such as what is returned by get_distances()
Return value:
None
Side-effects:
- the first city C whose distance is minimum in unvisited is removed
from unvisited and added to visited
- neighbours of C that did not already belong to either list are added
to unvisited (with their distance from C)
- neighbours of C that were already in unvisited have their distance
updated, if going through C leads to a shorter total distance
Examples:
# This needs to be tested much more thoroughly than the few cases below, to
# take into account all the possible situations that could come up.
>>> distances = get_distances(open("cities.txt").readlines())
>>> unvisited = [('Toronto', 0)]
>>> visited = []
>>> visit_next(visited, unvisited, distances)
>>> visited
[('Toronto', 0)]
>>> unvisited
[('New York', 3), ('Mexico City', 7), ('San Francisco', 6)]
>>> visit_next(visited, unvisited, distances)
>>> visited
[('Toronto', 0), ('New York', 3)]
>>> unvisited
[('Mexico City', 7), ('San Francisco', 6), ('Washington', 5)]
>>> visit_next(visited, unvisited, distances)
>>> visited
[('Toronto', 0), ('New York', 3), ('Washington', 5)]
>>> unvisited
[('Mexico City', 7), ('San Francisco', 6)]
"""
# Step 1:
# Find the city to move from the unvisited list to the visited list, and
# move it.
############################################################################
# Step 2:
# Find every neighbour of the that was moved to visited and update each
# one's distance as approrpiate
# Loop through every neighbour:
# For each neighbour, there are three cases to consider:
# ...(a) neighbour is already visited: do nothing
# ...(b) neighbour is already unvisited: update its distance
# ...(c) neighbour is not even unvisited: add it to unvisited
def visit_all(city, distances):
'''Return the list of shortest distances from city city to every city in
the dictionary distances. This is accomplished by repeatedly calling
visit_next inside a while loop.
Arguments:
distances-- a dictionary of direct flight lengths between cities,
such as what is returned by get_distances()
>> distances = get_distances(open("cities.txt").readlines())
>> visit_all('Toronto', distances)
[('Mexico City', 7),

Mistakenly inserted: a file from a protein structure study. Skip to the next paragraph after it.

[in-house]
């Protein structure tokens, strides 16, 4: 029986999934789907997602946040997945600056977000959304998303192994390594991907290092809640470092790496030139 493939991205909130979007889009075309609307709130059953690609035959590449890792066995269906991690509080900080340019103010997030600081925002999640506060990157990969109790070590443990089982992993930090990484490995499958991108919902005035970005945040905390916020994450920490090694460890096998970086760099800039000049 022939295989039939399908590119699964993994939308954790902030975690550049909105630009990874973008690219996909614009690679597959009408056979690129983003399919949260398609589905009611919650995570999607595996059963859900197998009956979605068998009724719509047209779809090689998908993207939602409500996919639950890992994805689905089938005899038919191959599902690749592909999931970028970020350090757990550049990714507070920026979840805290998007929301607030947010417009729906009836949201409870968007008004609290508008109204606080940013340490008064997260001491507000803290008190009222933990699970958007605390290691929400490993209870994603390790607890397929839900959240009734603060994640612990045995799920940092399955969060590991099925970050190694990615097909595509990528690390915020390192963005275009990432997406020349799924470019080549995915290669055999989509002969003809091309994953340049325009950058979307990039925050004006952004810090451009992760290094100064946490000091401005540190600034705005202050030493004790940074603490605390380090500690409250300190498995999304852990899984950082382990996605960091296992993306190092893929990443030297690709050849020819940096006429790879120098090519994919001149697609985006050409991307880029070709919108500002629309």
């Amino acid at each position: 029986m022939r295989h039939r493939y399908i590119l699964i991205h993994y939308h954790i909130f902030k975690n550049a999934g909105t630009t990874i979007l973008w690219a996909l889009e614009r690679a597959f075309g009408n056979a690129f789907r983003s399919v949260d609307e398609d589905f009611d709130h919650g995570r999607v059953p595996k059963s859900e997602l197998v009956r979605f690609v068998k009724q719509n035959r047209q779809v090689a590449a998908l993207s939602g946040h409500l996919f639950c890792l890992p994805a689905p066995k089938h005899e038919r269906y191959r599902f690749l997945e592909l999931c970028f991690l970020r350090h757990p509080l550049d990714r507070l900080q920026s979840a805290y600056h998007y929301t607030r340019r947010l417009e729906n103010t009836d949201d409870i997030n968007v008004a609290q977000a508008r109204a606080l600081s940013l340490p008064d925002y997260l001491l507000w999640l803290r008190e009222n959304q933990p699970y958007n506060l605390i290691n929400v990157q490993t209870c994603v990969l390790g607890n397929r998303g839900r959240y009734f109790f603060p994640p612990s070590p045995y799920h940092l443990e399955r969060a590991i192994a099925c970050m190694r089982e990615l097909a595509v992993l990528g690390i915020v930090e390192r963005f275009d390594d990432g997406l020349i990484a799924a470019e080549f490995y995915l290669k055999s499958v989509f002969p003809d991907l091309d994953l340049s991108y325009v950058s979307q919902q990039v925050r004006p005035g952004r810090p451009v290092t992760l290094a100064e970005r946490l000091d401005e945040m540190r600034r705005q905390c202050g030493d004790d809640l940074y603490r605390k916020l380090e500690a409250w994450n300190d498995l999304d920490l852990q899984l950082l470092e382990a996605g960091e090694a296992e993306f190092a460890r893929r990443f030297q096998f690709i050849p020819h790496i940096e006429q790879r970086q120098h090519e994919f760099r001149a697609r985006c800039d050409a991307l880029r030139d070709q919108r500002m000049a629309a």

('New York', 3),
('San Francisco', 6),
('Toronto', 0),
('Washington', 5)]
'''
pass
def get_all_cities(distances):
'''Return a list of all the cities that appears in the dictionary
distances, which was returned by get_distances. The cities are to be
sorted in alphabetic order
>> distances = {'Washington': [('New York', 2), ('San Francisco', 5)],
'Toronto': [('New York', 3)]}
>> get_all_cities(distances)
['New York', 'San Francisco', 'Toronto', 'Washington']
'''
def get_all_dists(distances):
'''Return a dictionary all_dists whose keys are cities which appear in
the argument distances
(either as source cities or destination cities) and whose values are the
shortest path distance to every other city (i.e., the values are return
values of visit_all
Arguments:
distances-- a dictionary of direct flight lengths between cities,
such as what is returned by get_distances()
>> distances = get_distances(open("cities.txt").readlines())
>> get_all_dists(distances)
{'Mexico City': [('Mexico City', 0),
('San Francisco', 3),
('Toronto', 7),
('Washington', 8),
('New York', 10)],
'New York': [('New York', 0),
('Washington', 2),
('Toronto', 3),
('San Francisco', 7),
('Mexico City', 10)],
'Toronto': [('Toronto', 0),
('New York', 3),
('Washington', 5),
('San Francisco', 6),
('Mexico City', 7)],
'San Francisco': [('San Francisco', 0),
('Mexico City', 3),
('Washington', 5),
('Toronto', 6),
('New York', 7)],
'Washington': [('Washington', 0),
('New York', 2),
('San Francisco', 5),
('Toronto', 5),
('Mexico City', 8)]}
'''